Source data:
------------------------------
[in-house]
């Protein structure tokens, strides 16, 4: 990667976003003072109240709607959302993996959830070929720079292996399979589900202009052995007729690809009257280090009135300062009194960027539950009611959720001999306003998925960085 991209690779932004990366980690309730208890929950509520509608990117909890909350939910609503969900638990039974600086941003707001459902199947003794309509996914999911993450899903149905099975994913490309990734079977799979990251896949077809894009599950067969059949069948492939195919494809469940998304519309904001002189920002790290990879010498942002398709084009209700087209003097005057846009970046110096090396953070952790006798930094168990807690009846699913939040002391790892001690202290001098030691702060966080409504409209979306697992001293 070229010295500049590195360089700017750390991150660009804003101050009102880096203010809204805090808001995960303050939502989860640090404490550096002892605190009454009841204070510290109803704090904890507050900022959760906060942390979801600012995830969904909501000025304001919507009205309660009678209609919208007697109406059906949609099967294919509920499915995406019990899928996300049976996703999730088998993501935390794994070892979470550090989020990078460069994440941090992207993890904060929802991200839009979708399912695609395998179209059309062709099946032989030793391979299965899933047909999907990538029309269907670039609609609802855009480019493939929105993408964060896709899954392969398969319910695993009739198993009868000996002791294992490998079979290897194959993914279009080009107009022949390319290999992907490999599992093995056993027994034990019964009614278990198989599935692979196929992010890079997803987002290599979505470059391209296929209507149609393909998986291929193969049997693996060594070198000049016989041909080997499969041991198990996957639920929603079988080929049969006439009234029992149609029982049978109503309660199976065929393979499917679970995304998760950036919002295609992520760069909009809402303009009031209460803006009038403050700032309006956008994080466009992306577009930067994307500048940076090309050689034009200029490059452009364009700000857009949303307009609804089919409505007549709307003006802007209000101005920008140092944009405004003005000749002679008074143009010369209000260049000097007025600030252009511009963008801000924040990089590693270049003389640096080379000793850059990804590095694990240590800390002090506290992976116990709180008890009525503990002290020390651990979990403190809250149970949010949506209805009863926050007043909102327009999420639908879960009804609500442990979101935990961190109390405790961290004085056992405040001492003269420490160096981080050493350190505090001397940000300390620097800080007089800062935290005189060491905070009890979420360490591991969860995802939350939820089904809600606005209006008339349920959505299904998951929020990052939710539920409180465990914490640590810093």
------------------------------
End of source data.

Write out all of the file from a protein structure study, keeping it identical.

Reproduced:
[in-house]
């Protein structure tokens, strides 16, 4: 990667976003003072109240709607959302993996959830070929720079292996399979589900202009052995007729690809009257280090009135300062009194960027539950009611959720001999306003998925960085 991209690779932004990366980690309730208890929950509520509608990117909890909350939910609503969900638990039974600086941003707001459902199947003794309509996914999911993450899903149905099975994913490309990734079977799979990251896949077809894009599950067969059949069948492939195919494809469940998304519309904001002189920002790290990879010498942002398709084009209700087209003097005057846009970046110096090396953070952790006798930094168990807690009846699913939040002391790892001690202290001098030691702060966080409504409209979306697992001293 070229010295500049590195360089700017750390991150660009804003101050009102880096203010809204805090808001995960303050939502989860640090404490550096002892605190009454009841204070510290109803704090904890507050900022959760906060942390979801600012995830969904909501000025304001919507009205309660009678209609919208007697109406059906949609099967294919509920499915995406019990899928996300049976996703999730088998993501935390794994070892979470550090989020990078460069994440941090992207993890904060929802991200839009979708399912695609395998179209059309062709099946032989030793391979299965899933047909999907990538029309269907670039609609609802855009480019493939929105993408964060896709899954392969398969319910695993009739198993009868000996002791294992490998079979290897194959993914279009080009107009022949390319290999992907490999599992093995056993027994034990019964009614278990198989599935692979196929992010890079997803987002290599979505470059391209296929209507149609393909998986291929193969049997693996060594070198000049016989041909080997499969041991198990996957639920929603079988080929049969006439009234029992149609029982049978109503309660199976065929393979499917679970995304998760950036919002295609992520760069909009809402303009009031209460803006009038403050700032309006956008994080466009992306577009930067994307500048940076090309050689034009200029490059452009364009700000857009949303307009609804089919409505007549709307003006802007209000101005920008140092944009405004003005000749002679008074143009010369209000260049000097007025600030252009511009963008801000924040990089590693270049003389640096080379000793850059990804590095694990240590800390002090506290992976116990709180008890009525503990002290020390651990979990403190809250149970949010949506209805009863926050007043909102327009999420639908879960009804609500442990979101935990961190109390405790961290004085056992405040001492003269420490160096981080050493350190505090001397940000300390620097800080007089800062935290005189060491905070009890979420360490591991969860995802939350939820089904809600606005209006008339349920959505299904998951929020990052939710539920409180465990914490640590810093």